CHAPTER TWO: A FAITH PRACTICE TAKES PRACTICE
The Christian life is a training ground
As a Kinesiology professor at a Christian college, my office was in the athletic complex. Around 3:00 p.m. on a typical weekday, athletes would begin streaming past my door on their way to practice-a two-hour period for which the coaches had made distinct plans for individual and team improvement. Most of us can relate to this notion that sports performance is enhanced by daily practice of the techniques and strategies necessary to be competitive. The same holds true in music; becoming proficient on one’s instrument takes years of daily practice with repetition of scales and scores on one’s own, as well as corporate practice with the band, orchestra, or ensemble.
So we have a natural understanding that these kind of skills-athletic and musical- require much repetitive practice to grow as an athlete or musician. But, this is often where this application breaks down. Once out of school, our busy lives fog our thinking when it comes to purposeful planning and practicing and cultivating maturation in our faith life. The Christian life is a training ground for eternity. We must, then, submit to its daily practice.
There are two important ways Christians can nurture and deepen their faith. One is to participate in any number of spiritual disciplines like the study of Scripture, prayer, fasting, and observing the Sabbath. The other is to engage in multiple Christian practices including worship, prayer, feasting, testimony, and the breaking of bread.
Notice here the similarities and differences between the two approaches. Both the spiritual disciplines and Christian practices take intention, planning, and follow-through. They require submissive and sacrificial practice that is consistent and repetitive, not unlike the way an athlete shows up to practice and follows a coach’s directions and plan. Both take time and personal investment. Most importantly, both are formative in nature, meaning that when practiced consistently they become embedded in our daily responses, rhythms, and reasoning, and make us more skilled at handling change, challenge, and the needs of others with grace and wisdom. In other words, through time and practice we mature in virtuous living and Christlikeness, training to one day stand on holy ground.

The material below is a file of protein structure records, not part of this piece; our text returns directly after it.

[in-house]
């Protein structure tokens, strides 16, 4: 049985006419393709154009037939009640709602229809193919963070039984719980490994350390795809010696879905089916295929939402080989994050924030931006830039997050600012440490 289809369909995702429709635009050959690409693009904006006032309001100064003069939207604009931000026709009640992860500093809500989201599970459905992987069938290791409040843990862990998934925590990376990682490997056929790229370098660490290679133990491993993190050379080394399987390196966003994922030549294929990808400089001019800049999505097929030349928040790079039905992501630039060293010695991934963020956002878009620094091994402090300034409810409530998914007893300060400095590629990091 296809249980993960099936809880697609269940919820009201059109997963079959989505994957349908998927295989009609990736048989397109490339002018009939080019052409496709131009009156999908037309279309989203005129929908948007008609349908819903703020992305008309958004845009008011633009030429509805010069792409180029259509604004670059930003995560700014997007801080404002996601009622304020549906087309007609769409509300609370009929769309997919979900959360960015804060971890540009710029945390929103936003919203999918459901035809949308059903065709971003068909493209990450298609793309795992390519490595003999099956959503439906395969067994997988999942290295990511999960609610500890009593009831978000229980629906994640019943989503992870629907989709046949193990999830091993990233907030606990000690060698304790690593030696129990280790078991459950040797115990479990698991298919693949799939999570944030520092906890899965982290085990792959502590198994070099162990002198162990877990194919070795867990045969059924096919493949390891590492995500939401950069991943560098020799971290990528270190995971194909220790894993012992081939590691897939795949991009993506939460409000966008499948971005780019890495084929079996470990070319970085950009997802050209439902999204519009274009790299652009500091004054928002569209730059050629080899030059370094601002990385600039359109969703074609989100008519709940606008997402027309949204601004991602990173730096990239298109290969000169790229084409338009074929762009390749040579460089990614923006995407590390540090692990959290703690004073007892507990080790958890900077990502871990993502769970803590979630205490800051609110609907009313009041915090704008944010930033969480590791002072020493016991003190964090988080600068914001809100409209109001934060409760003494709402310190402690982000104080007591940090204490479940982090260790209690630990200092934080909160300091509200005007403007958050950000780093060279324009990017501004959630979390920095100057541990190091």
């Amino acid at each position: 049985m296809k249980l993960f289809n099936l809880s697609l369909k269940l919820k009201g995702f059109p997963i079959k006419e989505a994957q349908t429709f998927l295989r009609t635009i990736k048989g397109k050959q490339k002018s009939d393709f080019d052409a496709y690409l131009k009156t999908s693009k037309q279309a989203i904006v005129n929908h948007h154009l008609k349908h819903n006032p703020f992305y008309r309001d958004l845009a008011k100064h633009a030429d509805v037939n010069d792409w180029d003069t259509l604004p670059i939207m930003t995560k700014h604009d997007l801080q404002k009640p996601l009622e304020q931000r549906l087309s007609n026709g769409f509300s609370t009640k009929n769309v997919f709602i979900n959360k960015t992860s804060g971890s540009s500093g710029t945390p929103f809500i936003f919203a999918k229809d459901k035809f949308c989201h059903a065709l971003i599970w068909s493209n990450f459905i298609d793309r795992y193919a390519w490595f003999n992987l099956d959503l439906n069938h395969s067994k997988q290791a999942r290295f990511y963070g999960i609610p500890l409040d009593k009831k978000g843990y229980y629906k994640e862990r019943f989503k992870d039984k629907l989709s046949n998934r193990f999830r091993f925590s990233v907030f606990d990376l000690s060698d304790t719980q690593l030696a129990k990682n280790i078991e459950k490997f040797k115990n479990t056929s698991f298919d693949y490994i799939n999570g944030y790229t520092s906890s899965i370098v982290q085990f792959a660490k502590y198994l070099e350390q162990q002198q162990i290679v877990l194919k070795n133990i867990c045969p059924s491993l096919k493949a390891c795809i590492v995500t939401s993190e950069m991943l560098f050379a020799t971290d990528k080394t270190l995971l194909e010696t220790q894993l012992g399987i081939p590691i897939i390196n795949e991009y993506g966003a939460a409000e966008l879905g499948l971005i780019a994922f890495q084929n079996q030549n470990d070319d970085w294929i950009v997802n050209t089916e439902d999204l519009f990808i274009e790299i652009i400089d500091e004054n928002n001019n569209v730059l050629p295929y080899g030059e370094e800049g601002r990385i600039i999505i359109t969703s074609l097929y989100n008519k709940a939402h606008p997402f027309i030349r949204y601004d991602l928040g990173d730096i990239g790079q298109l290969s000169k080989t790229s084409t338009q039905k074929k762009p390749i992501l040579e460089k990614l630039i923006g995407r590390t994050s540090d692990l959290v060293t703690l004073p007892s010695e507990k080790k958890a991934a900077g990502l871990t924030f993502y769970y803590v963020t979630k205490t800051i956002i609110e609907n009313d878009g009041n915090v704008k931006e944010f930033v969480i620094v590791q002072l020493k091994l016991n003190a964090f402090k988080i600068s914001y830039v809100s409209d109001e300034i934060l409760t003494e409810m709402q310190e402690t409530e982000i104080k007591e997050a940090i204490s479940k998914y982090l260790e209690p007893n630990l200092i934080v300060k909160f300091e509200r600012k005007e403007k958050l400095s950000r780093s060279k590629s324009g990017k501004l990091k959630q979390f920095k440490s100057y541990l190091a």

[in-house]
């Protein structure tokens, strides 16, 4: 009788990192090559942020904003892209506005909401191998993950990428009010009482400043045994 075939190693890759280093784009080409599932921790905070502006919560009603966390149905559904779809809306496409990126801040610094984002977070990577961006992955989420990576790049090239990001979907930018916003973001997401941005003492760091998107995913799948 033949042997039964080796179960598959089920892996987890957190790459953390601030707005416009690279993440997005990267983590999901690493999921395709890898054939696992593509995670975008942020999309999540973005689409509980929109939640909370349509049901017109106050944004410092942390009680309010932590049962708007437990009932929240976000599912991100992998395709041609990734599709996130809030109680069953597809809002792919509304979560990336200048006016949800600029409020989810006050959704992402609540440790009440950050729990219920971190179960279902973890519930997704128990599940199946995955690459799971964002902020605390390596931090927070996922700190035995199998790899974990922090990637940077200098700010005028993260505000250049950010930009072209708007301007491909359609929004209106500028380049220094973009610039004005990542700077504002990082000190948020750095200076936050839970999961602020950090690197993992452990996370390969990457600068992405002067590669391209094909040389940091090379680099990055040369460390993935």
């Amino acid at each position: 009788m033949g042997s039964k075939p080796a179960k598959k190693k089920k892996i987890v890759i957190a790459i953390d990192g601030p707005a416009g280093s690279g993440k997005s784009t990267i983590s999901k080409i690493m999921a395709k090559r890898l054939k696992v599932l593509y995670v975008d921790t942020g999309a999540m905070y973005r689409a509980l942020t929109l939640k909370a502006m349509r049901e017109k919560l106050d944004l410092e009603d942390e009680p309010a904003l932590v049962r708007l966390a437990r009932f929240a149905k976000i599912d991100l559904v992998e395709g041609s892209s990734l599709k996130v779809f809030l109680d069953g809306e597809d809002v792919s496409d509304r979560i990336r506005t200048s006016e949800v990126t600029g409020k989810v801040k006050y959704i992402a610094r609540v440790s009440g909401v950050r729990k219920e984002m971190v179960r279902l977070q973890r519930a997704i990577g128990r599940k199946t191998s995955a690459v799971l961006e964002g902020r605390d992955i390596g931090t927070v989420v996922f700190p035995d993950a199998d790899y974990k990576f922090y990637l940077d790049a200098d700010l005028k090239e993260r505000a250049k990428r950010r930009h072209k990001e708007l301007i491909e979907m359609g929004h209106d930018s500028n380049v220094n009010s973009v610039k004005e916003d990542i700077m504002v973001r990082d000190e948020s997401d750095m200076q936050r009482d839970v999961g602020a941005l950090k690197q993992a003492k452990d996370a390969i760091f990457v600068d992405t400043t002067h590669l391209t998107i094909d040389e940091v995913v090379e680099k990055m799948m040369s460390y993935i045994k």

The critical difference between spiritual disciplines and Christian practices is that the spiritual disciplines are practiced individually, much like a musician practices scales, whereas the Christian practices are performed in and through community with other believers-with an ensemble or the entire orchestra if you will. One has to do with “me” and the other “we”. Table 2.1 helps show where these activities overlap and where they are distinct.
Table 2.1. The Spiritual Disciplines and the Christian Practices
|Both (Me and We)||Spiritual Disciplines (Me)||Christian Practices (We)|
|Bible study||Solitude||Hearing Scripture & teaching|
|Confession||Honoring the body||Feasting|
|Submission and Obedience||Co-mission|
|Sacrifice||Breaking of bread|
Undertaking these actions in both our individual and corporate Christian life is not easy, especially at first. Life has a way of getting in the way. But, the more we practice the more likely these will become life habits that help condition and train us in ways which fortify our souls and insulate us against life’s trials and vagaries. In every way, they strengthen our ability to respond to God and neighbor. More importantly, the spiritual disciplines and Christian practices work together to form in us the twin habit of looking for God and looking to God in every life situation. We will continue this discussion of being a practicing Christian next time, and you will begin to understand how and why the shared meal is, truly, a Christian practice in our homes and the Church.
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